As I said, if you go against the consensus you have real trouble having your material published. Trust me on this, I have found out the hard way. I've been banging away for nearly 40 years on the issue of the 4 Great Ice Ages, in particular the Cryogenic Period plus the fact that we are still in the Fourth Great Ice Age. Agassiz fell out of favour because his findings were not able to be substantiated by his peers and the evidence of the time. Ultimately, he will be rehabilitated to some extent.

I have also spent a lot of time on the 10,000 years BP with its phases which include the sudden downward crash of The Little Ice Age. Much of the last 200 years is almost definitely part of the natural rebound from that.

There is a wealth of evidence, including ice cores which show that anthropogenic climate change may be happening BUT it is nowhere nearly enough to explain all of the variations which are happening. The Medieval Warm period is finally beginning to be accepted as reality but the climate scientists are a long way from accepting that the whole world was probably affected: they are trying to maintain it was merely a local blip. There is ice core data from Antarctica which is absolutely compelling but too many of these so-called climate scientsts have painted themselves into a corner on this.........

The world's climate has been changing enormously since Day One. The fossil and stratigraphic record shows this clearly and unequivocally.

Report as unsuitable 89. MS, http://pseudo-chrysolite.blogspot.com/ / 4:46pm 10 Dec 2006 For what it's worth, I am about to update my blog over the next few days and focus on the Cryogenic Period whichi s perhaps the one of the most truly amazing (and murderous - as far as the Ice Ages are concerned) periods in the Earth's history.

Report as unsuitable 90. Neil, 9% Growth Party / 4:49pm 10 Dec 2006 Naill 81, 82 said "Suffice to say, termites were around long before humans came along" Precisely. Termites are a greater "threat" than cowsor industry & yet have, over millions of years, failed to be a threat at all. If I treat the catastrophic warming with ridicule it is partly because I have tried to treat it seriously before & partly because it is ridiculous.

What Oreskes said was that she had done a search of papers & found unanimous support for the CGW position. Even though she tries to change her ground that has been proven completely untrue. The fact that Dr Peisser was unable to get his letter published goes against all the principles of science - it is perfectly legitimate to disagree with him as you do but not to suppress facts.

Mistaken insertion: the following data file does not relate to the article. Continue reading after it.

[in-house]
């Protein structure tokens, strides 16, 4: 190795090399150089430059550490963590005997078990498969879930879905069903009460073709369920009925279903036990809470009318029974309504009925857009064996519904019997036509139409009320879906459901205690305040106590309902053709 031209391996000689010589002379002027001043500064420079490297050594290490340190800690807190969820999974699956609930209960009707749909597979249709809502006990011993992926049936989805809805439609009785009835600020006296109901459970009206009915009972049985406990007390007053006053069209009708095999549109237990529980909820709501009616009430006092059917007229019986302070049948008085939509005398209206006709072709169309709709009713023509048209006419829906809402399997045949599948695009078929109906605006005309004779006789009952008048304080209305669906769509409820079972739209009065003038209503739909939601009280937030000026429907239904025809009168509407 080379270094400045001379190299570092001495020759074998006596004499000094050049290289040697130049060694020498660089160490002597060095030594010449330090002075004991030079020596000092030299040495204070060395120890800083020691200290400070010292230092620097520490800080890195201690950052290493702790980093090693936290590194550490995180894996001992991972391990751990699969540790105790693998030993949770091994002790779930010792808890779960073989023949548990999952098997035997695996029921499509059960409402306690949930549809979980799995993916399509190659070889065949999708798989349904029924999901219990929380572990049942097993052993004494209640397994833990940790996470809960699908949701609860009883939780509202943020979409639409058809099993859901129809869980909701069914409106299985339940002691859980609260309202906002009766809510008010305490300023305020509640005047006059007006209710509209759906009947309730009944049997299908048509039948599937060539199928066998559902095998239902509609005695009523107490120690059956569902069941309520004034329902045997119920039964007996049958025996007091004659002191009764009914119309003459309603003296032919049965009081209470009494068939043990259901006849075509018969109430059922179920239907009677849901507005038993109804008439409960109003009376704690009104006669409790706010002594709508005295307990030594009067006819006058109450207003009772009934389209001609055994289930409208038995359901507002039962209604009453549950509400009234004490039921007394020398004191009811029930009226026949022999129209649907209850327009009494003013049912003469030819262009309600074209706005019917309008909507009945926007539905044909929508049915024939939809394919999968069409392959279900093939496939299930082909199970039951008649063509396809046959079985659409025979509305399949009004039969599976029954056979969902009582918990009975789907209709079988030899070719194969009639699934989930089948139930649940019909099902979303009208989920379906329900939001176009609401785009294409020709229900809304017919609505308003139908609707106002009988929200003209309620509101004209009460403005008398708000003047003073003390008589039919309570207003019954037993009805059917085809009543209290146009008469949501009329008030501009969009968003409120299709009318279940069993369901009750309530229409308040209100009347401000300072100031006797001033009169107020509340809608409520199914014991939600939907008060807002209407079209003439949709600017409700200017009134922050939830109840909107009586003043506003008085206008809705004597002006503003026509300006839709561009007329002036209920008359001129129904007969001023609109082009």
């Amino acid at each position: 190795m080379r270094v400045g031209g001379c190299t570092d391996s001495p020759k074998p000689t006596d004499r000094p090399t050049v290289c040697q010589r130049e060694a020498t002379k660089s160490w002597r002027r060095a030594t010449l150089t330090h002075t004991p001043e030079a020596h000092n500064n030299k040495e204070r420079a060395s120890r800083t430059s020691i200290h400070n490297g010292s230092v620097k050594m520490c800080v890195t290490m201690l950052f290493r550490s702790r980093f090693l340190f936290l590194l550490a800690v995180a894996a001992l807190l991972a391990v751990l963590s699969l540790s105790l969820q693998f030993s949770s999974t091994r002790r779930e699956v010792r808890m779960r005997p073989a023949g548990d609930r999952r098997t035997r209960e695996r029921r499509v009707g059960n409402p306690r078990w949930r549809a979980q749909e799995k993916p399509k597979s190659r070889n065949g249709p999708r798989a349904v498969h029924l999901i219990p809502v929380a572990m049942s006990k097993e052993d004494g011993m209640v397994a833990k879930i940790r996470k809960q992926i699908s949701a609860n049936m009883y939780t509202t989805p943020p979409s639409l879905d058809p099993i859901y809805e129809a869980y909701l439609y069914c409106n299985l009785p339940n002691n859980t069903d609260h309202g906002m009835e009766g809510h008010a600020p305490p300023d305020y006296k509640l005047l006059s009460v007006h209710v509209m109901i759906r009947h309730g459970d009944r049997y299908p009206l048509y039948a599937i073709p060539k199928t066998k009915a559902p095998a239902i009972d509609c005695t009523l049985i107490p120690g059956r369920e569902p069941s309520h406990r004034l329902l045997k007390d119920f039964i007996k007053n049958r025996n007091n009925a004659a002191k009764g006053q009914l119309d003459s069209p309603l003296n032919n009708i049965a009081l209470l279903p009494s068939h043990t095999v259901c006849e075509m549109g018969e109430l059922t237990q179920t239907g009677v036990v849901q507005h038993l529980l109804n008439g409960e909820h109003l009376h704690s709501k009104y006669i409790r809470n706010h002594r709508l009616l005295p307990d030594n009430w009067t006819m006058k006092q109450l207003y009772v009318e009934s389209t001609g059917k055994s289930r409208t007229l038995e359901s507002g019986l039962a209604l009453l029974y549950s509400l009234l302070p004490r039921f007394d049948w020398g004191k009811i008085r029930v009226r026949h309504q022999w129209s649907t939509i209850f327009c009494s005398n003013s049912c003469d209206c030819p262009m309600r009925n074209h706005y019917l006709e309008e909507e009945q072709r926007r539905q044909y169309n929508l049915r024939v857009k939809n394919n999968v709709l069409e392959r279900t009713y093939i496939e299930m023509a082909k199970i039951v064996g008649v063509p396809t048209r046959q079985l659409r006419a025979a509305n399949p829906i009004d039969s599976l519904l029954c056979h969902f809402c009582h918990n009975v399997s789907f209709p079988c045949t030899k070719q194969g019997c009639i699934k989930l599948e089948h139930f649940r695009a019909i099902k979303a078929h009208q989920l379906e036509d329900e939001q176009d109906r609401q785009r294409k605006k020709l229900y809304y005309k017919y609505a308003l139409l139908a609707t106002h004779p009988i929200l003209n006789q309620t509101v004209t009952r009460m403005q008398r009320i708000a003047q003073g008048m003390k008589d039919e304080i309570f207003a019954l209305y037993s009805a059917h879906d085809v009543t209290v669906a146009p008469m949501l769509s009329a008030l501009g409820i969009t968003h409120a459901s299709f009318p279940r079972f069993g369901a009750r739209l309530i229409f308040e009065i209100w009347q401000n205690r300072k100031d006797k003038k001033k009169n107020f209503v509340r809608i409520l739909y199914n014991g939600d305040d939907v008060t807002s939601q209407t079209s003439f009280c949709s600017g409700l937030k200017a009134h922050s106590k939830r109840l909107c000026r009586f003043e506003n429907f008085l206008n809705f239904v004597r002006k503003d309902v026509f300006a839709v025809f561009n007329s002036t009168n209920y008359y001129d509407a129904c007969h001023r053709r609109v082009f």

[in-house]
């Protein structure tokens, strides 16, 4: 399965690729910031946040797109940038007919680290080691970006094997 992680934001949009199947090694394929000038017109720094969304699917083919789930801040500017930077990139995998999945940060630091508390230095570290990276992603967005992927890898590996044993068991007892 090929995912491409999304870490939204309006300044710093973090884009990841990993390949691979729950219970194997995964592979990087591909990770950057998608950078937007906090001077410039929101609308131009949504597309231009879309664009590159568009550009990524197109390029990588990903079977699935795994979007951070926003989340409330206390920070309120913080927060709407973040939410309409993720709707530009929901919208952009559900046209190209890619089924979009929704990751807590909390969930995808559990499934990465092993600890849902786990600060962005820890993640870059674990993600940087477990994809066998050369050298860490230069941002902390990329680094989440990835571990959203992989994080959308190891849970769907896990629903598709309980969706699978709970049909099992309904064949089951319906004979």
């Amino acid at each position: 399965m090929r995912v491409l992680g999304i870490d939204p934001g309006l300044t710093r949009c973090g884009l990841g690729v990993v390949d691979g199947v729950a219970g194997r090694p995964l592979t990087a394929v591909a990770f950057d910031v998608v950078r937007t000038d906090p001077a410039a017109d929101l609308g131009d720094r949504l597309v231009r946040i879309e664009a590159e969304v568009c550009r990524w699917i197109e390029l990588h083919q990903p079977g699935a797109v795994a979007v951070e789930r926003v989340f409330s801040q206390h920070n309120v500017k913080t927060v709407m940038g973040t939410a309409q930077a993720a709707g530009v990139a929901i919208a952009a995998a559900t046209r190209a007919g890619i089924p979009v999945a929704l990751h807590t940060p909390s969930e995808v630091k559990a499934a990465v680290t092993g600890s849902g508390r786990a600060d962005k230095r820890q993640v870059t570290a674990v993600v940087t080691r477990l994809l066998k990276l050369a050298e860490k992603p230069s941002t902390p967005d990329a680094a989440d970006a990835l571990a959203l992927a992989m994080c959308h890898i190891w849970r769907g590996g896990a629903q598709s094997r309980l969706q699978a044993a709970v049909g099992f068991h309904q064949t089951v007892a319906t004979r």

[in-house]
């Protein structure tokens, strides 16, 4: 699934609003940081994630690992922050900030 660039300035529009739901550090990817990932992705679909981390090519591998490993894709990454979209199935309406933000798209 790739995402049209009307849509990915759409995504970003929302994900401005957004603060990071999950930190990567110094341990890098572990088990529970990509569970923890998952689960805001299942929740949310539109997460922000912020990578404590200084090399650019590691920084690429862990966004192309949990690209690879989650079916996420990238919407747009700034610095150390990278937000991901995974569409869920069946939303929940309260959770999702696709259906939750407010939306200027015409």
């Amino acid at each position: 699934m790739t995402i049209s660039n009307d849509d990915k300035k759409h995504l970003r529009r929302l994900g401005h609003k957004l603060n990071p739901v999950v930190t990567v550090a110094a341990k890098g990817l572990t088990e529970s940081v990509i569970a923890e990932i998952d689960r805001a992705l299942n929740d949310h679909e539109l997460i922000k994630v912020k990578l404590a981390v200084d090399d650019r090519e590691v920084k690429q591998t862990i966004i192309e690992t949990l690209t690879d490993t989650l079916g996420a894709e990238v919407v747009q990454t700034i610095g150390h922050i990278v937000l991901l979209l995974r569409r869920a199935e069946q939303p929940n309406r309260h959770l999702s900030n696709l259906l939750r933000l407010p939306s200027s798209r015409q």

So to answer your last question - Yes I would tend to believe an argument even with Bush & the oil companies on board (though you must know they are both more equivocal) than one we know to require dishonesty & censorship.

Report as unsuitable 91. Beverly, Arcadia / 5:09pm 10 Dec 2006 In the 1970s, they were going on and on about the coming Ice Age. Hair-raising magazine cover stories were produced, and so on.

What happened? Seriously, now they're saying the climate has been warming since the Industrial Age began.

Report as unsuitable 92. MS, http://pseudo-chrysolite.blogspot.com/ / 5:10pm 10 Dec 2006 No 90 ;

Exactly. If in doubt, remember Copernicus !!!

Report as unsuitable 93. MS, http://pseudo-chrysolite.blogspot.com/ / 5:14pm 10 Dec 2006 91 : Forget the nonsense of the 'coming' Ice Age. We are, in all probability, still well in the grip of the Fourth. This is an interglacial with at least 25 - 30 thousand years before the ice returns.

The warming since the start of the Industrial Age is largely the natural rebound from the Little Ice Age (approx 1300 - 1800 AD) which was a sudden a vicious little dip in global temperatures.

Report as unsuitable 94. Robbie / 5:15pm 10 Dec 2006 “Cow flatulence has attracted the attention of ministers after emerging as an environmental menace to rival factory chimneys…” This is pretty old news to New Zealanders, whose government last year tried to bring in a ‘Fart Tax’ ie., charge every farmer for the amount of ‘polluting’ cows they had. It was cancelled after large demonstrations by farmers and the opposition where tractors were driven up the steps of the ‘Beehive’ (NZ Parliament building).